It’s easier than you think to fill your preschooler’s summer days with playful learning experiences. In fact, with some basic activities, you’ll be providing opportunities for your child to develop, grow, and learn. And the best part is these activities don’t cost a fortune or require too much preparation.
1. Pretend Play
Encourage your child to play dress-up and make-believe. Provide puppets, props, and ideas so that she can pretend play.
How They Learn: Pretending improves children’s vocabulary as they take on the pretend character role, as well as helps develop their self-control.
Provide a space and supplies so that your child can draw and write anytime he desires. Colorful pencils, crayons and markers in baskets, plus blank papers of any size and color will surely entice most children to scribble, draw, or write.
How They Learn: Drawing is the best precursor to writing; it helps children’s fine motor skills and prepares their understanding of written communication.
Sing, dance, and play! Music helps children develop math skills. Plus, it’s just fun. Provide musical instruments like bells and drums and make your own marching band. If you don’t have any bells or drums, raid the kitchen for kitchen instruments and see what “music” you can make there.
How They Learn: Music benefits all learning areas such as language development and helps increase IQ.
4. Active Play
Different from pretend play, active play is all about big movement – running, skipping, hopping, zigzagging, swinging, and so forth. Did you know that your preschooler needs 60 minutes of active play a day? So go to a park or play tag in the backyard. Find lots of ways to move, indoors and out.
How They Learn: Research tells us that movement improves our brain functions.
5. Go Outside
Speaking of moving outside, don’t forget the importance of vitamin D. Kids (and adults) need sunshine and fresh air. Letting them outside is one of the best things we can do for our children’s well-being.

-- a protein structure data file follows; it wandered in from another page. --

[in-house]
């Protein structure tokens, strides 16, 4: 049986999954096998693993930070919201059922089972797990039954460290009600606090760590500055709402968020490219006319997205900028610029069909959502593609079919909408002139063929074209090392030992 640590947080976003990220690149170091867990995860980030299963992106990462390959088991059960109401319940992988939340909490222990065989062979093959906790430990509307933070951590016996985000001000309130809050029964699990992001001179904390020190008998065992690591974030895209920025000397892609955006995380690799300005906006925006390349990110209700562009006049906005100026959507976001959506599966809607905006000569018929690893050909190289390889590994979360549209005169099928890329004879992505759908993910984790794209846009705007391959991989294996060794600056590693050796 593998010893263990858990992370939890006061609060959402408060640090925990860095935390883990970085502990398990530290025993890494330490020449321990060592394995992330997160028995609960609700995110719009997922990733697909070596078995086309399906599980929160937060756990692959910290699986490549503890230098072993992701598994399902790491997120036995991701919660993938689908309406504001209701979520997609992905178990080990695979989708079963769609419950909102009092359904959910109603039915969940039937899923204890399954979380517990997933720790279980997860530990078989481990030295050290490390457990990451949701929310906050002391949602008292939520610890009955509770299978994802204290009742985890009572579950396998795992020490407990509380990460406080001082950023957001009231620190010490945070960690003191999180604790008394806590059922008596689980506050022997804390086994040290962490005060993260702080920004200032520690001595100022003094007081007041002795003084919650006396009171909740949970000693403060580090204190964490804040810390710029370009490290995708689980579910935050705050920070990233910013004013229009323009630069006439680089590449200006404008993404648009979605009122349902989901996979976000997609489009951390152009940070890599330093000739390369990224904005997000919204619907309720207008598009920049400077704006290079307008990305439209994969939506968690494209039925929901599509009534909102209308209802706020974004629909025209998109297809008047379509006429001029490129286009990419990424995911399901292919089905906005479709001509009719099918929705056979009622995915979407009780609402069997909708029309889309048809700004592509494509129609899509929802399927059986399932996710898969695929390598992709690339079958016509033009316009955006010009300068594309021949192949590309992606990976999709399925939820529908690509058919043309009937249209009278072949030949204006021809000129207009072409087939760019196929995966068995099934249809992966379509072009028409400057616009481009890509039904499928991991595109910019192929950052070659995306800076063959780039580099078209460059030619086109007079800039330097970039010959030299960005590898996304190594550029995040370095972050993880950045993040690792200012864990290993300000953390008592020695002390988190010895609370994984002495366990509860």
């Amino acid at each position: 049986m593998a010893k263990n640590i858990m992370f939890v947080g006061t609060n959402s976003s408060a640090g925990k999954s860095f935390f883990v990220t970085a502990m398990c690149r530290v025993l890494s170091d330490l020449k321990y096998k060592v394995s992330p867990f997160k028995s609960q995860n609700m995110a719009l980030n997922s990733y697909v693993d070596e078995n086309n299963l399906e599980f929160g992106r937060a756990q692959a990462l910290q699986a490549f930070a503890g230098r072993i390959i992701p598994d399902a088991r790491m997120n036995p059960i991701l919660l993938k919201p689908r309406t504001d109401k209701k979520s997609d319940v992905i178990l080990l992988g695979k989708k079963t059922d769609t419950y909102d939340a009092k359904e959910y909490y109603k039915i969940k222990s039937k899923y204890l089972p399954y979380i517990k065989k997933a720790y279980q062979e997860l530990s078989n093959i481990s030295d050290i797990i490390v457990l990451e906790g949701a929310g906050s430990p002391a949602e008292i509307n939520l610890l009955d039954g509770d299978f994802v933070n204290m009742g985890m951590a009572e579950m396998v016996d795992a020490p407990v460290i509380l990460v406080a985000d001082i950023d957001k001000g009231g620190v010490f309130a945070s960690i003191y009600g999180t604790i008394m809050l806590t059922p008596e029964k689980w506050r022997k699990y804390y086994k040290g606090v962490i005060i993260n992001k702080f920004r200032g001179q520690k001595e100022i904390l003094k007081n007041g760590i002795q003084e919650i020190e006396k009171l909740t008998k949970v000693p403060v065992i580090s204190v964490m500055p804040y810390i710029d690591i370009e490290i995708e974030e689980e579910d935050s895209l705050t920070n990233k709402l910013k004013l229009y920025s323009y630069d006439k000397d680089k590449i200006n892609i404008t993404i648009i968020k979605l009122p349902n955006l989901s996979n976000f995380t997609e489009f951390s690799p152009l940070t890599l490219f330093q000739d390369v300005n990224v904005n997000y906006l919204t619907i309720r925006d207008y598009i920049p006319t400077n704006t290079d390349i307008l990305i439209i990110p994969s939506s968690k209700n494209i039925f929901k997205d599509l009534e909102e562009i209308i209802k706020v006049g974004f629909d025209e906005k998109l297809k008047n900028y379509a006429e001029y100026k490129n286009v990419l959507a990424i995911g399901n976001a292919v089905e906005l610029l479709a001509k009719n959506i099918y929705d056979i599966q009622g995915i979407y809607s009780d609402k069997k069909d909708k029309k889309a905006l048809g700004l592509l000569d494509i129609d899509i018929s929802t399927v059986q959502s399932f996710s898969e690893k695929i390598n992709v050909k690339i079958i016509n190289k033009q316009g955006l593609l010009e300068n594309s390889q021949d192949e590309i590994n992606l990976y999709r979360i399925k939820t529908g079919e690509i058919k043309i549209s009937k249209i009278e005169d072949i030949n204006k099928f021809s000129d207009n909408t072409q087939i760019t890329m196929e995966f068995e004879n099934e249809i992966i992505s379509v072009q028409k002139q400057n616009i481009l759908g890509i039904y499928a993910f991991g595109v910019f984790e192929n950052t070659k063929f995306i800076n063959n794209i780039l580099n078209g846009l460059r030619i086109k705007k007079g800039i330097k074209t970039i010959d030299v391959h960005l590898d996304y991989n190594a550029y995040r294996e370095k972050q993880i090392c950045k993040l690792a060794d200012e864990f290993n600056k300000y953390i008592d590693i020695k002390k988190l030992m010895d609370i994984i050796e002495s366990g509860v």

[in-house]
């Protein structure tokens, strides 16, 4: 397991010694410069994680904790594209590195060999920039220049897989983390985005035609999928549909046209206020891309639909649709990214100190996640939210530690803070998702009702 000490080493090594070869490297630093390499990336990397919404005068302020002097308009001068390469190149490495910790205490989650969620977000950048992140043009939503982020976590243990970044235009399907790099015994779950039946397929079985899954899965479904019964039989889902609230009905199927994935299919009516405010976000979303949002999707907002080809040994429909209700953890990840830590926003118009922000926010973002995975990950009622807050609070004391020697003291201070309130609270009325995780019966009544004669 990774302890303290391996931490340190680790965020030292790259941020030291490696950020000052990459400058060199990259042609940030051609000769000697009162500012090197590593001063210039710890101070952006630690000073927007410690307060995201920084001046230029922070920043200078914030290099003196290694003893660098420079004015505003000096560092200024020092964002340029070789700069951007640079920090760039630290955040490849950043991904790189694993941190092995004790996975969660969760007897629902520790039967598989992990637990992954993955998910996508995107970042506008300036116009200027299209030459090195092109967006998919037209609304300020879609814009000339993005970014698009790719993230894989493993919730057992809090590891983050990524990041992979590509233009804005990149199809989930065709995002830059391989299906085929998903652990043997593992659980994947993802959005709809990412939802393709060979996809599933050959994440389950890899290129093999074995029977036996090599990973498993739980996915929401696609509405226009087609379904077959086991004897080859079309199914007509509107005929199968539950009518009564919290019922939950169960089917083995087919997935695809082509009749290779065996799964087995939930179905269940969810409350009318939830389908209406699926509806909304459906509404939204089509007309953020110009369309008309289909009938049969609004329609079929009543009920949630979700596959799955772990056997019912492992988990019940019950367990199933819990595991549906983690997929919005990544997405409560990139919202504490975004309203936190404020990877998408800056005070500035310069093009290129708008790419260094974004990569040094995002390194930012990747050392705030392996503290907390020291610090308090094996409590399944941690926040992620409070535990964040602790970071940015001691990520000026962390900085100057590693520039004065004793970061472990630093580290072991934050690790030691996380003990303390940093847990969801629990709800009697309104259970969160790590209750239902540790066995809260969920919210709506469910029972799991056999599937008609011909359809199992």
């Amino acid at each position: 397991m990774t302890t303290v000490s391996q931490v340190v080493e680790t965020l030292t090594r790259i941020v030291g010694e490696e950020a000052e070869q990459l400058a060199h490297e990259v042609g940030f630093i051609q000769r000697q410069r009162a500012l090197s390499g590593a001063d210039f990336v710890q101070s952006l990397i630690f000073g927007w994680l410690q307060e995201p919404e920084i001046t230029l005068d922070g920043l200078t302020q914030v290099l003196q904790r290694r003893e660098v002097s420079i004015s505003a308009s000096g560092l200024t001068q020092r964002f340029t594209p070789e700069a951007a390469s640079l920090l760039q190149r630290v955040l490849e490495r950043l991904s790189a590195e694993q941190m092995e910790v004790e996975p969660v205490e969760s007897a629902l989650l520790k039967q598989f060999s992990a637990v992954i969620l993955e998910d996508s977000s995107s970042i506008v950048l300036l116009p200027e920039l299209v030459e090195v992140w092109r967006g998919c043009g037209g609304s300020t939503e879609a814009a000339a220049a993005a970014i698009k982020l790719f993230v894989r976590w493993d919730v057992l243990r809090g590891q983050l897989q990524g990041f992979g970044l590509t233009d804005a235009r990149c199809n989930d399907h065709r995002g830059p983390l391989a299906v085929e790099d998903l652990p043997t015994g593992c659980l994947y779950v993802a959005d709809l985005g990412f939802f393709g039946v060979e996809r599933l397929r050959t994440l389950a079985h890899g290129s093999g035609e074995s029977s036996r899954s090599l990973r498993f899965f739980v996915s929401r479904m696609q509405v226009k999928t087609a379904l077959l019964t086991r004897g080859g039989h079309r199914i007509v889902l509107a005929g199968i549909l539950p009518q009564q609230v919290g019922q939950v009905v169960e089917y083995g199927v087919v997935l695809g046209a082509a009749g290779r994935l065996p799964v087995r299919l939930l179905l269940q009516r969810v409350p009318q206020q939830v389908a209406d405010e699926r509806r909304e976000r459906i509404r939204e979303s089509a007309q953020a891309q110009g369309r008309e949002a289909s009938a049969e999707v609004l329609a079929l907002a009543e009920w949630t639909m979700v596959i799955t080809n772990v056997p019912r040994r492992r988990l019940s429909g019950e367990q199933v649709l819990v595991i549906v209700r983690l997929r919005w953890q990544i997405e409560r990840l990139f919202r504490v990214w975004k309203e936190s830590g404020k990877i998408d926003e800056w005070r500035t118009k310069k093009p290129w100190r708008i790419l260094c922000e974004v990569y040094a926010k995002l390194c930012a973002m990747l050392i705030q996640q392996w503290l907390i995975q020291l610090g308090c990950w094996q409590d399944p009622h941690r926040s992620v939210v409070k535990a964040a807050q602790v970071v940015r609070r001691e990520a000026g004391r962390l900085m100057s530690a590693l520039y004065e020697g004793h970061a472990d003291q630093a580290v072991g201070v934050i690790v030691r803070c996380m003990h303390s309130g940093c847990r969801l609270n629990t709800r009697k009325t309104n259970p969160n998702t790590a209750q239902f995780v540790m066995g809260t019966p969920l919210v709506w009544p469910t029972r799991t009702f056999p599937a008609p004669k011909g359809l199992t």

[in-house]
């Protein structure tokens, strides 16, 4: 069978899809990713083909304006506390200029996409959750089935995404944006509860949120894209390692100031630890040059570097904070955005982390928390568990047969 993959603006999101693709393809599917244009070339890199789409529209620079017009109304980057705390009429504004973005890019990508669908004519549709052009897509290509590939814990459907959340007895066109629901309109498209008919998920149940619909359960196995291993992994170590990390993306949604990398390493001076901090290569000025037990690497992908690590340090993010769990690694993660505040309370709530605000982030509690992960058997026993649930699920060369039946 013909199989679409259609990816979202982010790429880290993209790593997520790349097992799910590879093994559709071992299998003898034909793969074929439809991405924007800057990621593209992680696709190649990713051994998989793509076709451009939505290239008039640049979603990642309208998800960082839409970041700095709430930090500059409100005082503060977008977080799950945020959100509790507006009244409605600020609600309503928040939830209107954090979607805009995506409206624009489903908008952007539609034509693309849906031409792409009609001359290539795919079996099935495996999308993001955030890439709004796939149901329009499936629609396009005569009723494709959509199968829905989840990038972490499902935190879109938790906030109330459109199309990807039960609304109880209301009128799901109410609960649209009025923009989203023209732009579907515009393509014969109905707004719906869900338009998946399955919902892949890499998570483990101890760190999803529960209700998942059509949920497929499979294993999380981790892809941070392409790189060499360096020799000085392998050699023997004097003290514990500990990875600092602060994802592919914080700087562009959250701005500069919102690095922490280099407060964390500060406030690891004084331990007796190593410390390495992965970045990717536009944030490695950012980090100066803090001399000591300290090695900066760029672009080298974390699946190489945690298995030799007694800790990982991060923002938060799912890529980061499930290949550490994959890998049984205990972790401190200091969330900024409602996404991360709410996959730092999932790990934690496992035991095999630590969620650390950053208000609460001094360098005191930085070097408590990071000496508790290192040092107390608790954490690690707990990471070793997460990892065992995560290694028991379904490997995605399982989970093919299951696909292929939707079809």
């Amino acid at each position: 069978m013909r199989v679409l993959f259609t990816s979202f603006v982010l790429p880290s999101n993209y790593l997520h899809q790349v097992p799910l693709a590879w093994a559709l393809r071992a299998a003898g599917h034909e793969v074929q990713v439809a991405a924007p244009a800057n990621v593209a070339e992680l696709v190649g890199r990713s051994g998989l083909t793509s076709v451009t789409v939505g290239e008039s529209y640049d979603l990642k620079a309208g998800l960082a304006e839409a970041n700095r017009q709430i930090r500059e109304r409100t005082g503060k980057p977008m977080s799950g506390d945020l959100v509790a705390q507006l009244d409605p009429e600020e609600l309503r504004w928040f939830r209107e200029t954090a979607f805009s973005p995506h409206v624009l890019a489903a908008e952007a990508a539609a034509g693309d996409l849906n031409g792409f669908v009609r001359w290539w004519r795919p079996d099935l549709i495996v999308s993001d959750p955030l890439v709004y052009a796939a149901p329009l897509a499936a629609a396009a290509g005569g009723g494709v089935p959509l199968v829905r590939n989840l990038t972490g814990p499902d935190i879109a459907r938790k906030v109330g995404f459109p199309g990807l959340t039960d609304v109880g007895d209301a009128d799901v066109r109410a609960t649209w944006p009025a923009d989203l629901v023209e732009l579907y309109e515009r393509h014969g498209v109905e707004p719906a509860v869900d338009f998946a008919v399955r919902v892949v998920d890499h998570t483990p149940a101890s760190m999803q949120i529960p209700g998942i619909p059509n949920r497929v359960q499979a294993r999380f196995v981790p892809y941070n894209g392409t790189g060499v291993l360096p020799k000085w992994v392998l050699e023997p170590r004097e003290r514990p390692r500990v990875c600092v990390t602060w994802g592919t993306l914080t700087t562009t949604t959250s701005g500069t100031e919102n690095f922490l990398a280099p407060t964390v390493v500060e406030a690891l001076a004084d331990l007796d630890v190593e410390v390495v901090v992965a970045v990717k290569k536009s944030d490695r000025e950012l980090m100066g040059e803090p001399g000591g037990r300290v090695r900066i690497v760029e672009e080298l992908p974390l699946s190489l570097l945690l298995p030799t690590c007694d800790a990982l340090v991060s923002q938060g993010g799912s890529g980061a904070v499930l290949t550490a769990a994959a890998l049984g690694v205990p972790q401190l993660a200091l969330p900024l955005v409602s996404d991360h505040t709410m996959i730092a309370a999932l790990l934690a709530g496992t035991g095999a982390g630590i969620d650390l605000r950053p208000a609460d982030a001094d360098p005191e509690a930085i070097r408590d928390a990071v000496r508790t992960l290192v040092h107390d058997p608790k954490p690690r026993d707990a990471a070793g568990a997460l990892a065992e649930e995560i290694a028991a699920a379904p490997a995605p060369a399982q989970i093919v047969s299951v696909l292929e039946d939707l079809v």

How They Learn: Outdoor play develops stronger immune systems, improves one’s mood and improves concentration.
6. Busy Bags
Busy bags are my favorite for car rides, waiting rooms, and quiet time. These are bags that contain thematic, age-appropriate activities for your child to do quietly. For example, a matching-and-building busy bag might include pattern cards and Duplo blocks. You’ll find many busy bag ideas on Pinterest and on the blog Second Story Window.
How They Learn: Preschool busy bags focus on building, sorting, matching, sequencing, fine motor skills, art, and imagination.
Let your child’s hands build dexterity and strength with items that can be manipulated, such as play dough, pipe cleaners, Wikki Stix, and even LEGOs. Set aside an area in your house for manipulative play. Encourage sorting, building, threading, nesting, and identifying. You can rotate the manipulatives so your child stays engaged.
How They Learn: By using manipulatives, children are coordinating their brains, eyes, and hands to work together – practicing and improving muscle control.
8. Sand and Water
Sand and water play is one of best, least expensive ways for children to learn. Yes, learn. Hide letters in the sand to add alphabet practice. Hide dinosaurs and pretend play paleontologist. Add water to the sand for more exploring and messy mud fun.
How They Learn: It may surprise you to know that while children are playing, they’re developing their imagination, engaging their senses, learning physics, and much more.
There is no such thing as too many books. As a teacher, I know that books are essential in the lives of children who are literate and curious. It’s well documented that children whose parents read aloud to them are more skilled readers and writers. (Among other things.) Visit the library. Read to your kids. Love your books. It will benefit your kids long-term.
How They Learn: Reading to children and allowing them to explore books builds vocabulary, develops listening skills, builds background knowledge about the world, and enhances creativity.
Games, card games or board games, are wonderful opportunities for learning and developing social skills. Do you have a deck of cards? Then you can play Go Fish and War, two fun learning games for preschoolers.
How They Learn: Board games like Chutes and Ladders, Zingo, Hi Ho Cherry-O, and Memory all build problem-solving and other important thinking skills.
(post originally from the Tutor Time Learning Together blog)